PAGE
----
In February 2019, three female Yale students, Anna McNeil ’20, Ry Walker ’20 and Ellie Singer ’21, filed a lawsuit against Yale University, arguing that fraternities should be required to admit women and nonbinary students under Title IX as well as the Fair Housing Act. In May 2019, an on-campus group named Engender, which fights for gender integration in on-campus activities and groups, joined the suit. Their reasoning is that fraternities, with their social clout, student housing and alumni networks create an unbalanced environment where sexual harassment runs rampant and there is no similar network available to women or nonbinary students.

Yale, in turn, argues that they cannot control fraternity membership qualifications, and they already respond to claims that fall under the scope of their control. At the end of January, Federal Judge Victor Bolden for the most part agreed with the University.

In his thorough opinion, Judge Bolden writes: “The scope of Title IX forecloses nearly all of the Plaintiffs’ Title IX claim. Accepting their allegations as true, as the Court must at this stage of the case, … Congress has expressly limited Title IX and made the membership practices of the Fraternity Defendants beyond Title IX’s scope…. As a result, to the extent that their membership practices create or help maintain a hostile educational environment for the Plaintiffs, Title IX cannot be used to remedy them.”

As one might imagine, this is a polarizing case.

What Title IX Guarantees

Title IX guarantees that “[n]o person in the United States shall, on the basis of sex, be excluded from participation in, be denied the benefits of, or be subjected to discrimination under any education program or activity receiving Federal financial assistance.”

Any school or school organization that receives federal funding cannot engage in discrimination, lest they lose their funding. That nondiscriminatory requirement extends to “recruitment, admissions, and counseling; financial assistance; athletics; sex-based harassment; treatment of pregnant and parenting students; discipline; single-sex education; and employment”—but does that include monitoring Greek organizations? This question is what drives the lawsuit.

When Betsy DeVos’ Department of Education suggested new regulations for Title IX, the DOE indicated that it would very likely consider universities and colleges responsible for the activities of fraternities and sororities. Otherwise, her administration decided to shrink the reach of Title IX “on-campus” activities: “in a location or in a context where the [university] owned the premises; exercised oversight, supervision, or discipline; or funded, sponsored, promoted, or endorsed the event or circumstance.” Proposed 34 C.F.R. § 106.44(a).

In its notice of proposed rulemaking, the Office for Civil Rights of the Department of Education favorably cited a District of Kansas case finding that a Kansas State University fraternity was a “university organization” for the purposes of Title IX.

Those rules are set to be published and finalized in the coming months. Whether the Department of Education under the Trump Administration ways in further on sororities and fraternities under Title IX is yet to be seen.

How Fraternities May Be Violating Title IX

In a press release, the lead attorney in the McNeil lawsuit against Yale said, “Women on campus must navigate a hostile, all-male fraternity scene that plays a significant role in campus social life. Male members of the fraternities control and create dangerous party environments in which sexual misconduct thrives…Yale has known about these conditions for more than a decade, [but] the University has failed to protect its students. Faced with Yale’s deliberate indifference and the continuing dangers, students now turn to federal court to make their campus safe.”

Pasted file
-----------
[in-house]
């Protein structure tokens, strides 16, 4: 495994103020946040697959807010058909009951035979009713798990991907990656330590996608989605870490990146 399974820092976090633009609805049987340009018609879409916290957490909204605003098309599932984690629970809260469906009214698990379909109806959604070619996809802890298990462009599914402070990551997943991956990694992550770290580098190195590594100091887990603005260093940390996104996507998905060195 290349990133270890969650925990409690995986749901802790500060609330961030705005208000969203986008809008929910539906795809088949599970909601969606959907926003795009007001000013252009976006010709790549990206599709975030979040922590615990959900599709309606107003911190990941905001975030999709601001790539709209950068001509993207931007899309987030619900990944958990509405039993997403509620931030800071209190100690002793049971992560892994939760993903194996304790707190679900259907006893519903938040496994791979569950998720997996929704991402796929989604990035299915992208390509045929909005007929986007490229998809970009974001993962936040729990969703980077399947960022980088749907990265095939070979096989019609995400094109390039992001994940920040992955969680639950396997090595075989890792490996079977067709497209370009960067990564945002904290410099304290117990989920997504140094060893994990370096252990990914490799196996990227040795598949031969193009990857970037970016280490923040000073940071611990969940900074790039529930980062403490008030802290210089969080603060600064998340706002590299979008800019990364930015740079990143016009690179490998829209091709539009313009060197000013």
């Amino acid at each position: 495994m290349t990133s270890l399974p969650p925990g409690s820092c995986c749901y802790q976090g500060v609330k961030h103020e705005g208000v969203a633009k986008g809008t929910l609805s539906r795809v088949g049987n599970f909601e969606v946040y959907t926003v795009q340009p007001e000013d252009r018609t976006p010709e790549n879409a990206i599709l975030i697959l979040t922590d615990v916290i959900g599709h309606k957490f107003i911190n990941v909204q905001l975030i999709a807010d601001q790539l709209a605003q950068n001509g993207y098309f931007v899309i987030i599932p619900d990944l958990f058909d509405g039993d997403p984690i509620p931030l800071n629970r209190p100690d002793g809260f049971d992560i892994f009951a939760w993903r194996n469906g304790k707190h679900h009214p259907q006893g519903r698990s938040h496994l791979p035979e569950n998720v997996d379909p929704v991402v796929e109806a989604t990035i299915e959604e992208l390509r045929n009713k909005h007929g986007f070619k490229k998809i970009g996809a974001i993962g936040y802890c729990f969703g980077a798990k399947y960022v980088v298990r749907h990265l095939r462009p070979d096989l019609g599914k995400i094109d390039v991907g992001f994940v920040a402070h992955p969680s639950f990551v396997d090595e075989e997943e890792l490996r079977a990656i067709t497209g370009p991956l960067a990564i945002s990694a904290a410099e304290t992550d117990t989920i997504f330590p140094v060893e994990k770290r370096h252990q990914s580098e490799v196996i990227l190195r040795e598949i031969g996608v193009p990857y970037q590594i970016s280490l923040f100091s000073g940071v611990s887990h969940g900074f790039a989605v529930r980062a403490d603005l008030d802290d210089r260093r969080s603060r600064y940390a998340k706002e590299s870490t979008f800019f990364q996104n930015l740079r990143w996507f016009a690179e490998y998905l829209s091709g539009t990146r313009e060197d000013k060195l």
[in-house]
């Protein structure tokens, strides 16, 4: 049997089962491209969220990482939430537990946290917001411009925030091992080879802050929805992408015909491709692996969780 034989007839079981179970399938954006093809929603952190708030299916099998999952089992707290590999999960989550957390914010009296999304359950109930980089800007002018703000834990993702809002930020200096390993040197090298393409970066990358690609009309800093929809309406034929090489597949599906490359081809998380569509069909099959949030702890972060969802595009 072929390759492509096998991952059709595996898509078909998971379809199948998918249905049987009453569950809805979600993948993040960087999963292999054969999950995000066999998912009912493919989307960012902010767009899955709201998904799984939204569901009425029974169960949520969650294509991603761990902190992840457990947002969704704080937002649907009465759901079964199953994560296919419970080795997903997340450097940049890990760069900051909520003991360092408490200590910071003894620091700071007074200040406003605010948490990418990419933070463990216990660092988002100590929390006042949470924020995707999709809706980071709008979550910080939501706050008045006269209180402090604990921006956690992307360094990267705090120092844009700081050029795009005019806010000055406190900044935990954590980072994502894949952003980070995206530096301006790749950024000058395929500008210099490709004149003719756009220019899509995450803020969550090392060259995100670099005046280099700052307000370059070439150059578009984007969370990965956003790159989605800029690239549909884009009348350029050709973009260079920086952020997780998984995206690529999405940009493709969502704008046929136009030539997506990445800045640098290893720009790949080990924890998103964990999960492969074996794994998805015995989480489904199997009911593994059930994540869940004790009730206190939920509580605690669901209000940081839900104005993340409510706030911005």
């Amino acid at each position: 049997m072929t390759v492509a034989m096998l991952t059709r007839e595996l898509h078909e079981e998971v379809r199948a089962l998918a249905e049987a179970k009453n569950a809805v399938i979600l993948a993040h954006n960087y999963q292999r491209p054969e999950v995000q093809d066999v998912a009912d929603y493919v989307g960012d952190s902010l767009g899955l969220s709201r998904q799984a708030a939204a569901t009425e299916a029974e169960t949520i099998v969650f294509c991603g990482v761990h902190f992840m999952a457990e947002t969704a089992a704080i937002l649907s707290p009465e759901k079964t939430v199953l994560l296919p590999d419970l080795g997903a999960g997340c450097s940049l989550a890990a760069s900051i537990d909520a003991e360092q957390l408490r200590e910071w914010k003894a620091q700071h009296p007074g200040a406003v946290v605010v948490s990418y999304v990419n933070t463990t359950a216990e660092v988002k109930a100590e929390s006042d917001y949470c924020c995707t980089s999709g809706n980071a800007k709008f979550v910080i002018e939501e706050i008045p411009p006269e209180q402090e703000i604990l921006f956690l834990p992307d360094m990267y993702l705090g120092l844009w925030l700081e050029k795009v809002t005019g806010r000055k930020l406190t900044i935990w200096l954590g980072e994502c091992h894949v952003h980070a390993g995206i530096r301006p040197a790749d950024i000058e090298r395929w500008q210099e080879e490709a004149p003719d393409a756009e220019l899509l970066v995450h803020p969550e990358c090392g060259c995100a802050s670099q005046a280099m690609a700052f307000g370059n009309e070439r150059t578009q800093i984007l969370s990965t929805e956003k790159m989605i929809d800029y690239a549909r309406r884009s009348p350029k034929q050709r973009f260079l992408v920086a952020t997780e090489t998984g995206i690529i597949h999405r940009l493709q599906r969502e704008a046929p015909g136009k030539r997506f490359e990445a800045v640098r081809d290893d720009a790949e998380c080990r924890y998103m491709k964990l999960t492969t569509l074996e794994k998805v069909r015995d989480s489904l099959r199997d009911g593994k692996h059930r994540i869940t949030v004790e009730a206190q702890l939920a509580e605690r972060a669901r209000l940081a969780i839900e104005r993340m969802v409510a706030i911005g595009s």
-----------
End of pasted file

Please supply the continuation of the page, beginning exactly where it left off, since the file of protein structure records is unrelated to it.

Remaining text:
Essentially, the plaintiffs argued that even if Yale doesn’t have control over fraternities’ membership policies, the current status quo so endangers and discriminates against women and nonbinary students that it should be elevated to a Title IX violation. Because, the plaintiffs claim, fraternities so control the social scene, students have a choice between either attending fraternity parties and social events or having no social life at all.

Yale’s position in their October 2019 motions to dismiss, on the other hand, is that the university has protocols in place for dealing with reports of sexual misconduct and harassment, but as fraternities are independent student groups, monitoring their membership and parties does not fall under their purview.

Critics of the lawsuit have pointed out that sororities also exist on campus, but the plaintiffs and their lawyers point out that Yale fraternities—which have nurtured the early careers of U.S. Presidents, among other highly influential persons—have more connections and power than the female-led organizations.

Only one count survived in Judge Bolden’s opinion. This is an allegation by the Plaintiff McNeil that a first-year counselor “shrugged” and dismissed her report of sexual assault. Where a school receives notice of sexual misconduct but deliberately does nothing, this creates liability for the university and a viable claim for the alleged victim.

This remaining claim does not promise much leverage over the membership practices of fraternities at Yale, however. The plaintiffs in the lawsuit are apparently weighing their next steps about whether to proceed.

If you suspect that your college campus may be committing Title IX violations by allowing a toxic culture of sexual discrimination and harassment, contact a lawyer immediately to discuss your options.